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Mustangs by the numbers, part one: SMU packs punch with loaded offense


The Cougars (3-1) are set to face the Mustangs (4-1) and their powerhouse offense this Saturday at TDCEU Stadium. | File photo/The Cougar

The Cougars successfully held off Temple’s late comeback in their 20-13 road win, despite the their best defensive player, Ed Oliver, coming down with an injury in the second half.

Newly-appointed Houston QB Kyle Postma efficiently managed the game by limiting turnovers, and he made some crucial plays down the stretch to put the game away.

While a road game against the Owls posed a serious test for Postma during his first start in 2017, life will not be getting any easier this weekend. Mustangs are off to a 4-1 start, with the sole loss coming against a stout TCU squad on the road. Here is an in-depth look at SMU before the big game Saturday.

Sophomore QB improves with experience

Southern Methodist quarterback Ben Hicks did not do anything of note last year. The Waco native was barely above-average in yards and scores per game. He also finished in the bottom quarter of NCAA quarterbacks by completing only 55.5 percent of his passes and throwing 1.25 interceptions per game.

There is one caveat though — last season Hicks was just a freshman.

Five weeks into his sophomore year, the 6-foot-inch quarterback is in the top 10 of the nation’s quarterbacks with 2.8 passing touchdowns per game and in the top 40 with 255 yards per game. After suffering from turnovers last year, Hicks boasts an impressive 14 to 3 touchdown-to-interception ratio, with two picks coming against a tough TCU team on the road.

He does not pose a running threat, but the sophomore quarterback makes up for it soundly from the pocket, which manifested in his clean-as-a-whistle performance last week — 73 percent completions for 280 yards and four touchdowns.

Wide receivers spearheaded by 2016 standouts, LSU transfer

Making life easier for the Hicks are his returning wide receivers — junior Courtland Sutton and sophomore James Proche. The duo accounted for nearly 2,000 yards and 16 touchdown catches last season.

The 6-foot-4-inch Sutton represents the biggest weapon on the Mustang offense, consistently catching passes, drawing double-teams and opening up SMU’s passing game. The junior has already accumulated seven touchdown receptions over just 20 catches in 2017. This places him in the nation’s top 4 in scoring efficiency.

The direct beneficiary of all the attention Sutton draws is LSU-transfer Trey Quinn. The junior leads the team with 37 receptions  — top 20 among FBS receivers — for 431 yards, including four scores. Quinn appeared to fully hit his stride during the last win against Connecticut, grabbing 15 passes for 116 yards and two touchdowns.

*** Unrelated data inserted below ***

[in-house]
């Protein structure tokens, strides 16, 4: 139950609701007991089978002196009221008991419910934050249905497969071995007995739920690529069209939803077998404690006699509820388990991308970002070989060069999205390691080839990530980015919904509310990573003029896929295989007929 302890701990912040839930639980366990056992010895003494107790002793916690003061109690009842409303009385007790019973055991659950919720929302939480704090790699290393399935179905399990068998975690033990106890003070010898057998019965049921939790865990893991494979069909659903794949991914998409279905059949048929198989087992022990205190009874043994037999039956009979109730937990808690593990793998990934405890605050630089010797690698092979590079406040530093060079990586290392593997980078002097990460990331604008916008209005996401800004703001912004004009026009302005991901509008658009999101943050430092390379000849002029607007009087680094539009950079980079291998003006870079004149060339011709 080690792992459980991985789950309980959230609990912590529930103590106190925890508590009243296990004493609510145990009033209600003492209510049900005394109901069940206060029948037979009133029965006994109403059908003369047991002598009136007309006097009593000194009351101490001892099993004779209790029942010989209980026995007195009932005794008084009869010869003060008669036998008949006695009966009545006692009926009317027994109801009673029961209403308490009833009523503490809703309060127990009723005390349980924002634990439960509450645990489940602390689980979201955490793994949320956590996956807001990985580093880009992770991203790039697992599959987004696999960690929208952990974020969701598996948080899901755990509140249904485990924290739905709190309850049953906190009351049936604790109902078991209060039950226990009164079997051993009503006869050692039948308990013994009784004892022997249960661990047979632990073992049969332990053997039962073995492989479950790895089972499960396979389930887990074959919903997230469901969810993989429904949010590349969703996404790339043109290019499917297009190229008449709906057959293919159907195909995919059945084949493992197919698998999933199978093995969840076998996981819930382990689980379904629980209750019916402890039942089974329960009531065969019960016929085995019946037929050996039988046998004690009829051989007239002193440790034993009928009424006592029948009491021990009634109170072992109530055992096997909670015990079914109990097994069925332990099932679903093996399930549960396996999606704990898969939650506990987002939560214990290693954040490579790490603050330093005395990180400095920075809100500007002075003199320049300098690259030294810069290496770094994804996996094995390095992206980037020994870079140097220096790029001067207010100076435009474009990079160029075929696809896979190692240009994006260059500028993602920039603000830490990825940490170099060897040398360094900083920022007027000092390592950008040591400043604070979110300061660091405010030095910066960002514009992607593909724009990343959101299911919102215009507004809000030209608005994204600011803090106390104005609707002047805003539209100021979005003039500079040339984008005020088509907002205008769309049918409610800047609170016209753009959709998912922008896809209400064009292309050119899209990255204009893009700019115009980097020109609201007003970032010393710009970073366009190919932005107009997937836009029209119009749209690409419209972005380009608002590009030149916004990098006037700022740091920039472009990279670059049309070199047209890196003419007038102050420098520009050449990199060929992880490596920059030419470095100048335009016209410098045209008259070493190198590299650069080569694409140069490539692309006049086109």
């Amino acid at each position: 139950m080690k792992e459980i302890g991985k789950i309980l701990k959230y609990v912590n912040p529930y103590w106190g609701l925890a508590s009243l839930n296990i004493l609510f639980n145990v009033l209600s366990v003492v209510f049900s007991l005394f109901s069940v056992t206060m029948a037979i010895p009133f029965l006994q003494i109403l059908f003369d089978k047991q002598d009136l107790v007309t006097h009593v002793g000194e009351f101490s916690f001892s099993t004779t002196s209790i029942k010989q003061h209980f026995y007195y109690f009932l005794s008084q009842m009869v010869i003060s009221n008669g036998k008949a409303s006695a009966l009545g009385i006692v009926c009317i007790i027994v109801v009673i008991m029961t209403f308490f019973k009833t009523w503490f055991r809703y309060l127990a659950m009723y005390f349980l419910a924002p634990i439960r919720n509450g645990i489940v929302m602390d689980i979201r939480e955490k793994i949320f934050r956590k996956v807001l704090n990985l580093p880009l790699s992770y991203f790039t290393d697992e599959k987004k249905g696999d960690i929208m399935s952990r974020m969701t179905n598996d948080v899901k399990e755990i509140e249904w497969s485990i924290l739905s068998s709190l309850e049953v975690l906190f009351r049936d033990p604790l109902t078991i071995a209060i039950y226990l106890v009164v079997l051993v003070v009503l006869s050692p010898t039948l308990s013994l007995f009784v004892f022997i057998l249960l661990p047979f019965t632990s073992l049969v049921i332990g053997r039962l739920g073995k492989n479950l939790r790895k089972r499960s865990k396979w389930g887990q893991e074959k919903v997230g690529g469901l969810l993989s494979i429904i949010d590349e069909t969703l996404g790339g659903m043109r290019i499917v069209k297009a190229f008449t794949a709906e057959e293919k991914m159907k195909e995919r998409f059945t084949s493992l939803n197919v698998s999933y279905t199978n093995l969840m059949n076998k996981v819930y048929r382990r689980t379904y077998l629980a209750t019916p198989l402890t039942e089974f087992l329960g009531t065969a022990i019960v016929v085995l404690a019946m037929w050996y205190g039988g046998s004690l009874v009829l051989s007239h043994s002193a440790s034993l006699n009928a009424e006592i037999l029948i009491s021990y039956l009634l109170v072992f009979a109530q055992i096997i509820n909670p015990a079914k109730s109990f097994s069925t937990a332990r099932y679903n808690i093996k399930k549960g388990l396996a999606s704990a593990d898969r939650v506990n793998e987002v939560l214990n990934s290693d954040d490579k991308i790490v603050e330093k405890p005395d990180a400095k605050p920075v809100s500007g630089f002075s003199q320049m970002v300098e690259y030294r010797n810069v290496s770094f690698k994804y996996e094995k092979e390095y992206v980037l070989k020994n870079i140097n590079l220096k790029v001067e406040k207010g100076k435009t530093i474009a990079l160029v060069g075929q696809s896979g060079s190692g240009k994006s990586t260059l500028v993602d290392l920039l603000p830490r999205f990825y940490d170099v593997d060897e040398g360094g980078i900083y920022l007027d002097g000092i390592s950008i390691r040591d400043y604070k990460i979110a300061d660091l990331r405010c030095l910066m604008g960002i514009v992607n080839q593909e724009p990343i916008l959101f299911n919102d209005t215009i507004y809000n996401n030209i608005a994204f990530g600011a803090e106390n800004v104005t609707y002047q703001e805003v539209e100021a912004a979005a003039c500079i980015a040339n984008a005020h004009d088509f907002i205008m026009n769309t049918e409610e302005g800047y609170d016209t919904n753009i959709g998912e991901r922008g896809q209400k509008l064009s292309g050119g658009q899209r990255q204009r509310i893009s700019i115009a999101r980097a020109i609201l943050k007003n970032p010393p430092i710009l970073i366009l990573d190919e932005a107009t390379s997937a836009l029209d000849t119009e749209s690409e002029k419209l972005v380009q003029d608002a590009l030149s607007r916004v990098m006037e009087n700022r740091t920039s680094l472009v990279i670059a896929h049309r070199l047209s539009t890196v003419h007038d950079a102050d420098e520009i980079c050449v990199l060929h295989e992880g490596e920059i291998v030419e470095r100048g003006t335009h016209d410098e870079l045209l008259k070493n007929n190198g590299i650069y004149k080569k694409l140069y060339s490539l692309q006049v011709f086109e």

Proche efficiently plays third fiddle by catching 12 passes for 312 yards and three scores. This lands him third among wide receivers with a whopping 26 yards per catch and in the top 20 in scores per attempt.

Respectable backfield

Even though the Mustangs don’t take particular pride in their rushing game, they don’t suffer from a lack of talent at the position.

​The rushing load is evenly distributed between junior Xavier Jones and sophomore Ke’Mon Freemon. In 2017, both have carried the ball 63 times, with Jones being more efficient with 5.8 yards per carry to Freemon’s 4.9, but the sophomore does serve as the primary option in the red zone with six rushing touchdowns to Jones’ three.

Another weapon in the Mustang backfield is 5-foot-10-inch Braeden West. After rushing for 1,036 yards and six touchdowns in 2016, the junior settles for a lower volume of carries this season. This doesn’t stop West from being in the nation’s top 20 running backs with 8.1 total scrimmage yards per play.

Opportunistic defense

The Mustang defense returns most of its playmakers from 2016, with Justin Lawler leading the way. The junior defensive end was the most disruptive player on SMU last season. He delivered 15 tackles for loss — 65 overall — and six sacks. This year, Lawler makes an early statement with his eight tackles for loss, six sacks and two forced fumbles over just five games.

The second most impactful player in Mustang defense is junior Kyran Mitchell, who led the team with 67 total tackles in 2016, including six for loss and 3.5 sacks. Just like his teammate Lawler, the junior linebacker is off to the races with nine tackles for a loss and three sacks in 2017.

The only considerable losses come in the SMU secondary.

Defensive backs Horace Richardson and Darrion Millines have graduated and will be sorely missed after combining for an outrageous 11 interceptions and 12 defended passes in 2016.

To pick up the slack for the graduated seniors is the do-it-all defensive back, Jordan Wyatt. After producing 50 tackles, four forced fumbles and four interceptions last season, the 6-foot tall junior has already forced two fumbles and came down with two picks in 2016, returning one of those for a touchdown.

Luckily for the Cougars, his status for the Saturday game is uncertain due to a shoulder injury.

SMU is pretty reminiscent of Texas Tech due to its pocket-passing quarterback and weaponry at the wide receiver position with a bigger penchant for trick plays.

On the other hand, the Mustang decimated secondary should allow Postma to complete some passes and move the chains, especially if Houston’s offensive line doesn’t let up. All-in-all, this is an intriguing matchup, and it should produce a higher point total than the game at Temple.

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